Once we are more aware of this insight, it becomes clear that there are serious limitations for philosophy in theorizing.
In our philosophical companionship sessions we try to use only few words, the necessary to communicate, so that words do not interrupt the process of philosophical thinking. Instead they become a precious tool to express thinking in all the interrelations and dimensions in which it actually appears to us in practice.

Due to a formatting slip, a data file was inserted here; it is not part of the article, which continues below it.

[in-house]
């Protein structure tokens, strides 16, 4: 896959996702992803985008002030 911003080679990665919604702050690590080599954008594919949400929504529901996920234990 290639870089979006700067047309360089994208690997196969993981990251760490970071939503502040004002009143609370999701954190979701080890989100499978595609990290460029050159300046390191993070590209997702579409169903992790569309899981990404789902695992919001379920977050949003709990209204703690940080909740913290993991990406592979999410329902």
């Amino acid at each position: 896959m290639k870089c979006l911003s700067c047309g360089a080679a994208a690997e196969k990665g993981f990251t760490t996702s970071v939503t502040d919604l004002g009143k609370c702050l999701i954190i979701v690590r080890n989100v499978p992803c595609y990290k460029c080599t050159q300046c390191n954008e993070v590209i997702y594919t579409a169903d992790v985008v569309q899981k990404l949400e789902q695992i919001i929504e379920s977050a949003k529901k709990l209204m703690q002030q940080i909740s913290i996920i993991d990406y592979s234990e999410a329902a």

When we look into ourselves when dealing with different topics in a companionship, we become more aware of our longings and of what we consider great and valuable. This is very important in order to understand our thoughts, since these yearnings might color and direct all our practice without us being aware of this in its fullest extent (while we think that we are being objective). We are here entering in the realm of what Husserl would call the intentionality of sense perception and its inevitable influence on our worldview. By combining introspection with our yearnings and focusing on issues of our everyday life with inter-subjective feedback, philosophy is returning to the things that matter, as Plato would say, and leaving behind the tendency of getting trapped in the discussion about words.